TWO Celtic supporters who were fined after singing “Roll of Honour” at an away match have lost a human rights challenge following their convictions.
William Donnelly, 30, and Martin Walsh, 22, were also given six-month football banning orders following the incident at Hibs’ Easter Road ground on October 19 in 2013.
The pair, both from Dumbarton, were prosecuted under controversial offensive behaviour at football legislation.
They were charged with engaging in behaviour which was likely or would be likely to incite public disorder by singing a song in support of a proscribed terrorist organisation.
The “Roll of Honour” song commemorates Irish Republican hunger strikers from the Provisional IRA and INLA.
The legal challenge questioned whether in the circumstances of the case the pair’s rights under Article 7 of the European Convention on Human Rights was breached over their right to know, with sufficient clarity, of the nature of the crime.
But the Lord Justice Clerk, Lord Carloway, sitting with Lord Bracadale and Lord Boyd of Duncansby, refused the appeal.
The senior judge said they will give full reasons later but added that they considered a previous case from 2013 had already determined the issue.
Defence counsel Claire Mitchell told the Justiciary Appeal Court in Edinburgh that people were still being acquitted in similar prosecutions and there was “genuine disquiet” raised over such cases.
She said that if someone was singing the song they would have to know it is considered to be offensive or threatening and likely to incite public disorder before it could be criminal.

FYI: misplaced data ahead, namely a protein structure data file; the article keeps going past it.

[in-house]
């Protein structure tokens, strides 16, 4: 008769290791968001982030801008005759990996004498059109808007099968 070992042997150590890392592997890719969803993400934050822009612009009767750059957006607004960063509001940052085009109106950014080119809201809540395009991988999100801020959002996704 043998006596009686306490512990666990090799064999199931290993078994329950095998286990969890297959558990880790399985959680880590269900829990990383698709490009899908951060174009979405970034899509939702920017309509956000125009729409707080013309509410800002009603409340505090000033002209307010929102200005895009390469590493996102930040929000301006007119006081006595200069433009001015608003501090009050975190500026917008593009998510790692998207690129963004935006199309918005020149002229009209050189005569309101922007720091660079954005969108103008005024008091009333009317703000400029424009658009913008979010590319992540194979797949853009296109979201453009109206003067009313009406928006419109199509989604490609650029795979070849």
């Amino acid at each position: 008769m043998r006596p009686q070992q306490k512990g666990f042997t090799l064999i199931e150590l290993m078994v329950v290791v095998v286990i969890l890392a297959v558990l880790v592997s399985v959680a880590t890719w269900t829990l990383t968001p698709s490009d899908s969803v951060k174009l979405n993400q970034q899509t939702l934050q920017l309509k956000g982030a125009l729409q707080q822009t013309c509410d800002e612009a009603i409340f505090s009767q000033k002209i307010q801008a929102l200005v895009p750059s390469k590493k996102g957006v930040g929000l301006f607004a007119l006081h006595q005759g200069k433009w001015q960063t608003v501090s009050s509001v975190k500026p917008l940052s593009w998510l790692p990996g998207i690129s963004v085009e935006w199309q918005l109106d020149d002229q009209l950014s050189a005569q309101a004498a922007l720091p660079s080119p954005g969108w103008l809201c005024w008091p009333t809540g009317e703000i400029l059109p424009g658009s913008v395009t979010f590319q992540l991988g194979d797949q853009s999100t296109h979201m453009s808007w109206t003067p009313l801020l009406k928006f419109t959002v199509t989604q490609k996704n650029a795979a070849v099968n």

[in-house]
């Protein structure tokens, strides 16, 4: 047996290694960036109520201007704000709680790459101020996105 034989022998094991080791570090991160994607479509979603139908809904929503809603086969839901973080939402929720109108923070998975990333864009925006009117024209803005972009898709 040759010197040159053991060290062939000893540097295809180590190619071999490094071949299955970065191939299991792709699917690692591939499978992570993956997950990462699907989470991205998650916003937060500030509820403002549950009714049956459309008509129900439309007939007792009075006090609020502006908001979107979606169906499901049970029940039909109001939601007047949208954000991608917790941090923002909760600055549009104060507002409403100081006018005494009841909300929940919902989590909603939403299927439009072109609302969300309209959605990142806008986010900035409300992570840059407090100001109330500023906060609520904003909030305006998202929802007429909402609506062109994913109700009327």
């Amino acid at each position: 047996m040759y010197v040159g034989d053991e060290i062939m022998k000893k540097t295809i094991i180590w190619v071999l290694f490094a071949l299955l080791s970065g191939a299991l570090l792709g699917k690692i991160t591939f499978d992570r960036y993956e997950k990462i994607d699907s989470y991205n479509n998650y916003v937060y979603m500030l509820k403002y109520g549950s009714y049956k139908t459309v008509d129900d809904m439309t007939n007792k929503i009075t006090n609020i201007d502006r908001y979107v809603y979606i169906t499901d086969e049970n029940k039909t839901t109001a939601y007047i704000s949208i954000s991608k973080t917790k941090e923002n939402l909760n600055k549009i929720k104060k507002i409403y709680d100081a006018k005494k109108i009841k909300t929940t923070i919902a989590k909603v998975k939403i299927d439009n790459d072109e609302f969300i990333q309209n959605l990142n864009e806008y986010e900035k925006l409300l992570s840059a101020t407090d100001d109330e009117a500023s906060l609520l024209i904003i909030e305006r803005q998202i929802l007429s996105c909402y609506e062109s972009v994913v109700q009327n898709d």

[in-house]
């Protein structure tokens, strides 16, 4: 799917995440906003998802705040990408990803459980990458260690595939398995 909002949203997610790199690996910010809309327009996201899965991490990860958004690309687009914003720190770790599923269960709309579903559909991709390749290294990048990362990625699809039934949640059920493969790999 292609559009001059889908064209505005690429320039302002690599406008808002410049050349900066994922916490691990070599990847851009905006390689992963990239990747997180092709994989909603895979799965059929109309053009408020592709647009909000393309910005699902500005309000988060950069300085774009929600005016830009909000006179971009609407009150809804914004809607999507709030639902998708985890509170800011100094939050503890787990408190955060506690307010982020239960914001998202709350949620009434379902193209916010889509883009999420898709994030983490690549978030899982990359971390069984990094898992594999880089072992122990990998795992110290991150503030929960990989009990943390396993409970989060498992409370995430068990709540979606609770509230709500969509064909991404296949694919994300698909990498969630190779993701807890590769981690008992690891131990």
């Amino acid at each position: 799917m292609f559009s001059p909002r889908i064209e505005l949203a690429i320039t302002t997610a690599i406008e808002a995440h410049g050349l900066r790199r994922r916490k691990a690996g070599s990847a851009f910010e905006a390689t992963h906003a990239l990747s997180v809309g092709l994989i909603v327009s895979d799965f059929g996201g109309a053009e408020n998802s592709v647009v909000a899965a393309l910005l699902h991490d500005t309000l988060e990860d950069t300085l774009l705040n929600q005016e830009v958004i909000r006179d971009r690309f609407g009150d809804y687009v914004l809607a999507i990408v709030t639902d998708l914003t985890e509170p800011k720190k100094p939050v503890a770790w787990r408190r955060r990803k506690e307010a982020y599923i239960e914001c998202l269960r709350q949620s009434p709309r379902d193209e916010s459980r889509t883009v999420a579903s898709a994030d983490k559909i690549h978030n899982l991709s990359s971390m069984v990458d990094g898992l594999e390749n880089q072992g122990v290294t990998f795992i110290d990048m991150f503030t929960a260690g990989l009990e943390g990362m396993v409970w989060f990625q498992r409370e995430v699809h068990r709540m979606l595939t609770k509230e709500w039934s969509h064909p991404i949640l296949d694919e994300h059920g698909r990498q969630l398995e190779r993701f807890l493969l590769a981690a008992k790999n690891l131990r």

“In relation to acquittals there is dubiety about whether or not singing this song is a criminal offence,” she said.
But advocate depute Richard Goddard said that there was previous authority from the appeal court that singing the particular song in the context of a football match provided a case to answer before the courts.
He said: “The words of the song cannot be viewed in a vacuum. You have to look at the context in which this song was sung.”
Mr Goddard said it was against a background of a football match, with a large crowd and “the obvious potential for disorder”
“The subject matter of the song is clear. It is one that seeks to support, and perhaps glorify, members of what are two proscribed terrorist organisations,” he said.
The prosecutor said it was sung in the context of a game where people of all ages, religions and backgrounds had gathered to watch a sporting event, a football match.
Mr Goddard said: “It is self evident that what they were doing would be a breach of this particular piece of legislation.”
“The singing of the song did indeed provoke an adverse reaction from the opposition supporters. That is something that would have been clear to both appellants,” he said.
The sheriff who heard the case, Michael O’Grady QC, said the evidence was that they were two young men from the West of Scotland who attended a football match supporting Celtic Football Club and who knew by heart the words of a song in support of 10 Irish hunger strikers.
The sheriff said the suggestion that it would come as a surprise to them that such behaviour would be caught by the section of the legislation was “frankly preposterous”.